kklogic's picture

Brian,
Many, many thanks. I really appreciate you taking the time to explain in that detail. As an employee in Ohio, you are led to believe that the "payoff" for being able to quit without reason is that your employer equally has the right to let you go without reason - given no discrimination is present. Obviously, this isn't something I believe is how you treat your employees - but it is, unfortunately, how many companies operate.

cowie165's picture

[quote="mahorstman"]How do you go from yes we have them and a smart manager knows better to "you don't need to justify firing someone"?
[/quote]
Sorry Mark, it was my sarcastic reply to "uh, YES. Pages and pages..." I should have used an emoticon. Point was, if we (you) have these laws, why do we even have this thread?

[quote="mahorstman"]
And, any manager - ethical or unethical - can fire someone anywhere without too much trouble. How much work do YOU have left undone on your desk each day? How many mistakes can I see you make if I REALLY look? You can pile up the problems pretty quickly.
[/quote]

Fair point, however that action indicates to me that the manager would be packing their desk right behind you. The laws are there to prevent that exact behaviour.

I can see any manager REPORTING whatever they like, but firing? Perhaps I'm just too low on the food chain in a public organisation :)

pmoriarty's picture

[quote="cowie165"]
I can see any manager REPORTING whatever they like, but firing? Perhaps I'm just too low on the food chain in a public organisation :)[/quote]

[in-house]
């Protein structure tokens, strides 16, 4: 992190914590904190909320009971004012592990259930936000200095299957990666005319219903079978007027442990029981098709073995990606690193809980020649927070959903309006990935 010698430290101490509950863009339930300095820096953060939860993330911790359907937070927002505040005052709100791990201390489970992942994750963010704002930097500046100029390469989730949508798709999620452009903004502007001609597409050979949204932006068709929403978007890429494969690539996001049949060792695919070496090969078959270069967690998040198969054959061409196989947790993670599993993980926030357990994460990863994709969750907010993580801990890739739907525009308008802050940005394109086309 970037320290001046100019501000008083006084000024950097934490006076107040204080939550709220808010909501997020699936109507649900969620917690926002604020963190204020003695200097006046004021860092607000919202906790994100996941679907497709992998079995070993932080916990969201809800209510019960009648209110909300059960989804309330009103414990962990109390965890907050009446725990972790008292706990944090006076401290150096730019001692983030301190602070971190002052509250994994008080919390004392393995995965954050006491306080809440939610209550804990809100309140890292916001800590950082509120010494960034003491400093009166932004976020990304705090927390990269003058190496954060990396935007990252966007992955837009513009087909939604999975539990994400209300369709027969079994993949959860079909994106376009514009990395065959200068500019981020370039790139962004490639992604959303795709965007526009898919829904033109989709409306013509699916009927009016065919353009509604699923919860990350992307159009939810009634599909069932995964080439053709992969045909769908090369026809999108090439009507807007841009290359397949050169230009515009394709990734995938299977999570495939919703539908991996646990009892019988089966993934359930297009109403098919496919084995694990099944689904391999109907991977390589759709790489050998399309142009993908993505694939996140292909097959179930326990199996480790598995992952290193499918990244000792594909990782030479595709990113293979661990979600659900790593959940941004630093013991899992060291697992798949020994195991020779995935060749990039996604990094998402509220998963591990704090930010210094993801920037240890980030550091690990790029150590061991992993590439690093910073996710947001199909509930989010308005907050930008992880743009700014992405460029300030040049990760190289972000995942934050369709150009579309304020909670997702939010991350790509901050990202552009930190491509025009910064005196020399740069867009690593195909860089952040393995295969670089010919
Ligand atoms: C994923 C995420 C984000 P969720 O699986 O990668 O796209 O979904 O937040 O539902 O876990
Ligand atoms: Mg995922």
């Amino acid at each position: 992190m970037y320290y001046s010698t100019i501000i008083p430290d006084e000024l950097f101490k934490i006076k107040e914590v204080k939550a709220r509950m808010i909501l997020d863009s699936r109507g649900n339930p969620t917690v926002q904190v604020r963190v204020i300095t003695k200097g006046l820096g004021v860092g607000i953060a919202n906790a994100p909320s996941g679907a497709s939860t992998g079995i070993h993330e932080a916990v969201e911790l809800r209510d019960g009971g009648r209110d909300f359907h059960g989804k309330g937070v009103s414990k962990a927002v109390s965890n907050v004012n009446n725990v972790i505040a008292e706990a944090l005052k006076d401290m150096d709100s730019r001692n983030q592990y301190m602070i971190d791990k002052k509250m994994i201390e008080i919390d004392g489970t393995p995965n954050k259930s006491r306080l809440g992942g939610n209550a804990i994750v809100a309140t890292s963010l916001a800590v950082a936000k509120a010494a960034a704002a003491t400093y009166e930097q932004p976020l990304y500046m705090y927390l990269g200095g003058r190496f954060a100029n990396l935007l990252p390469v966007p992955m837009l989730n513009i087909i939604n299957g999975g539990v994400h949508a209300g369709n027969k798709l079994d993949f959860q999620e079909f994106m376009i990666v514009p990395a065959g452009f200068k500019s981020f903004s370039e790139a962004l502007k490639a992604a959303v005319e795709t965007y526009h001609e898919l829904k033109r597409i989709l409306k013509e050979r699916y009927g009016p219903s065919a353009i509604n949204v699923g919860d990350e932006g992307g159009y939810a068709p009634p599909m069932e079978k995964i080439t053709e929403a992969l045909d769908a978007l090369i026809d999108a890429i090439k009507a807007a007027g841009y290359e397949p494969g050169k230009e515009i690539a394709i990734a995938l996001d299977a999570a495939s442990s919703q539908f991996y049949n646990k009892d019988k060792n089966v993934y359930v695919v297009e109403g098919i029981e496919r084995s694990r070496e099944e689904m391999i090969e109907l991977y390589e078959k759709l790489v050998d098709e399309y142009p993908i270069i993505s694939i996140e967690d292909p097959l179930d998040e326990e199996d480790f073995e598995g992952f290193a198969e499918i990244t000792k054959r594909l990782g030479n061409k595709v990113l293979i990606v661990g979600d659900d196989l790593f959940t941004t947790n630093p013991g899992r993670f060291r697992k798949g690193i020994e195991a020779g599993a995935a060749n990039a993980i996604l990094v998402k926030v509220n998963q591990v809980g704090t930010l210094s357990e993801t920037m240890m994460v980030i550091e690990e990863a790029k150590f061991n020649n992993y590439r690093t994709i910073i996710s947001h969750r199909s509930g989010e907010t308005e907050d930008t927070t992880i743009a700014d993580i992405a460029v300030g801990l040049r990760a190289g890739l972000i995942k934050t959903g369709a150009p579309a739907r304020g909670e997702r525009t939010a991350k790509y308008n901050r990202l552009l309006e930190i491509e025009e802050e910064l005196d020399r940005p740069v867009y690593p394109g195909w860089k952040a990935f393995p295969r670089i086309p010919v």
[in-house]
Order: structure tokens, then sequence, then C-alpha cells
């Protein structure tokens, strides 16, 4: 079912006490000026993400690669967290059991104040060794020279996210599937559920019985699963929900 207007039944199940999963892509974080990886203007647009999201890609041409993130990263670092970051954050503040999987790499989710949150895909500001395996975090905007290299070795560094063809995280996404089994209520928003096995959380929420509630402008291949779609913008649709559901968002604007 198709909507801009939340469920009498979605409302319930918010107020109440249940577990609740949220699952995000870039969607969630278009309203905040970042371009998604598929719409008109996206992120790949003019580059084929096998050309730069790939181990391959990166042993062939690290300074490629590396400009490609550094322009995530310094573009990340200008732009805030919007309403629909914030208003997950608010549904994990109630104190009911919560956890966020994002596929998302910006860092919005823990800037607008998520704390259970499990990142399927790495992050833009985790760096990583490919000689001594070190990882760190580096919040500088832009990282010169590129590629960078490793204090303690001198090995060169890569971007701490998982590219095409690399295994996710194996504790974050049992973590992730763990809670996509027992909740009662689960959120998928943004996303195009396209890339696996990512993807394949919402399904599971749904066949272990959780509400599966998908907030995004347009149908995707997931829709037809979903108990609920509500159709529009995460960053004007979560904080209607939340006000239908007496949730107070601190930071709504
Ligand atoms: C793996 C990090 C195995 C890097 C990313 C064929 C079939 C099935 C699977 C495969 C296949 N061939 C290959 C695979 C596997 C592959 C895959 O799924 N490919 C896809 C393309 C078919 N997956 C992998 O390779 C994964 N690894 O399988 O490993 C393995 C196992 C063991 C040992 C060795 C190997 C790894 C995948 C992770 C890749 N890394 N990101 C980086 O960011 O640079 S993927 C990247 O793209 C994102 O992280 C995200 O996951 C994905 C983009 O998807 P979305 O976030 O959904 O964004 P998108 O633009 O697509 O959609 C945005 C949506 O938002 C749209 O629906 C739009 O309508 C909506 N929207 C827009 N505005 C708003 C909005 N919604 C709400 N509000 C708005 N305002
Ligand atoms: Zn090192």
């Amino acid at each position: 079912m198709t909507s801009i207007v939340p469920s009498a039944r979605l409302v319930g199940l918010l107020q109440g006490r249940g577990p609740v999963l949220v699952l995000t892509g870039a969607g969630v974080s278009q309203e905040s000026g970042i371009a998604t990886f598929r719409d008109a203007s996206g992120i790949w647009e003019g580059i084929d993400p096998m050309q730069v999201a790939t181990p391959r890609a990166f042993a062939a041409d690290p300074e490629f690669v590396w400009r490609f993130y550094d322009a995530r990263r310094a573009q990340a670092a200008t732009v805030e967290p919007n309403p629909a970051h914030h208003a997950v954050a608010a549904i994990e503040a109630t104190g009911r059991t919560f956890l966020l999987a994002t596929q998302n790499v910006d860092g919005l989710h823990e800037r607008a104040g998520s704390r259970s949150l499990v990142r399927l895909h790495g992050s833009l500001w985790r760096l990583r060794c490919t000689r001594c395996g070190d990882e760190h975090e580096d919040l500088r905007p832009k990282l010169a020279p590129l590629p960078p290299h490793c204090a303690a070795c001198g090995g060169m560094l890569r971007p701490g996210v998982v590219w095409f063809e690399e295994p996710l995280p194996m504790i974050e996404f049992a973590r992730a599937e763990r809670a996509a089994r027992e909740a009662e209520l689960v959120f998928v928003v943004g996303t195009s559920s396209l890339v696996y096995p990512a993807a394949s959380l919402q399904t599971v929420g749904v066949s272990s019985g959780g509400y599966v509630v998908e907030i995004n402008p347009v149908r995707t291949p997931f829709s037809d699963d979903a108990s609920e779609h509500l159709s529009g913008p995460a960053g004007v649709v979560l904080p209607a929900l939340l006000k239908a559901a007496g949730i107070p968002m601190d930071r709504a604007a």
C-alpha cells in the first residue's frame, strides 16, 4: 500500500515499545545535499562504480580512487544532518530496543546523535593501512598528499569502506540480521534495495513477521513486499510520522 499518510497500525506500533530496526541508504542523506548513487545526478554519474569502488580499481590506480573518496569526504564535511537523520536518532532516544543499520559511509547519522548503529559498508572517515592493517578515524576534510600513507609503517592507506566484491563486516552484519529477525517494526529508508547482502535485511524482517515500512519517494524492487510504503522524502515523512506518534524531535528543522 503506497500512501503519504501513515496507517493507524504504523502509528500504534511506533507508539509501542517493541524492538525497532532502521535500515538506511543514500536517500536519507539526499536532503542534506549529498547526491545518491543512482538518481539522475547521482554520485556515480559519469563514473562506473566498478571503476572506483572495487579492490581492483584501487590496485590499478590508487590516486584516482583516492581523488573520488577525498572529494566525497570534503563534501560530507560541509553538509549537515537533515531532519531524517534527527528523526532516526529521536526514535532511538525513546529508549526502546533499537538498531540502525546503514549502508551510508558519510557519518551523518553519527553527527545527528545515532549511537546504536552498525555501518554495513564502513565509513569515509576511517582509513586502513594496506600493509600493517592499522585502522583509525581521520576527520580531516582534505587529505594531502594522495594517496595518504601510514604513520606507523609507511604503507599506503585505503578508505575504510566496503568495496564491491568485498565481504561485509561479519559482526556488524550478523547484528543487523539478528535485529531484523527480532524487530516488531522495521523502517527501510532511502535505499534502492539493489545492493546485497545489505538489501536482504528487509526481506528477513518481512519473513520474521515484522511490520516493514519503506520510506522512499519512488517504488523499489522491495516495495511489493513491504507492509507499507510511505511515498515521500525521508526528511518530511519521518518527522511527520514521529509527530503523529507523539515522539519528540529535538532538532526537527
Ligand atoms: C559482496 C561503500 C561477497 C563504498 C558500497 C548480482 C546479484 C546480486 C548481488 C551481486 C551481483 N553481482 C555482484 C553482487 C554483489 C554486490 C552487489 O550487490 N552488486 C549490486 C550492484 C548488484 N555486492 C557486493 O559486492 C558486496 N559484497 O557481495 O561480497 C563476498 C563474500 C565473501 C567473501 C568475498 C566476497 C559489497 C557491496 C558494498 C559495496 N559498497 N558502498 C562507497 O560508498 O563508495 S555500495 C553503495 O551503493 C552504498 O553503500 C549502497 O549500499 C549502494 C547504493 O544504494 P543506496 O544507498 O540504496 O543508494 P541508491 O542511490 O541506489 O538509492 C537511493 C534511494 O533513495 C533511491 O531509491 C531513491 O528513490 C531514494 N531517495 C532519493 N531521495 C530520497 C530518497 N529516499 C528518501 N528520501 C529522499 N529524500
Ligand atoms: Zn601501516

Many US states define the employer/employee relationship as [i]at-will[/i] which, simplistically put, means the employee can quit at any time for any reason without notice and the employee can terminate your employment at any time for any reason (barring those anti-discriminatory ones protected by law: race creed, color, sex, etc...).

Wikipedia has a good definition here: http://en.wikipedia.org/wiki/At_will_employment

Mark's picture

It's ABSOLUTELY reasonable for a company to be able to fire at will - call it termination, call it layoff, call it taking your job away - if you are able to quit at will.

It's not a payoff, it's just the result of a professional contract or compact. If the balance went too far in either direction, the underlying economic forces would skew unproductively.

If I counted the number of people who have quite without warning - jerk bosses or not - and compared it to the number of folks laid off, terminated, what have you, I suspect there might be something approaching a balance.

And none of this really matters. The question is what you (or I) would do.

Mark

cowie165's picture

Thanks Paul, I'd never heard of 'At Will Employment'; the Wikipedia link helped clear things up a LOT. Cheers.

I am required by law to provide 90-days notice if I wished to leave my organisation. The fastest I've seen someone's employment terminated is eight weeks - when I worked hard at it to move the person on. Usually takes a lot longer.

Different strokes down under it seems!

Cheers guys for your replies.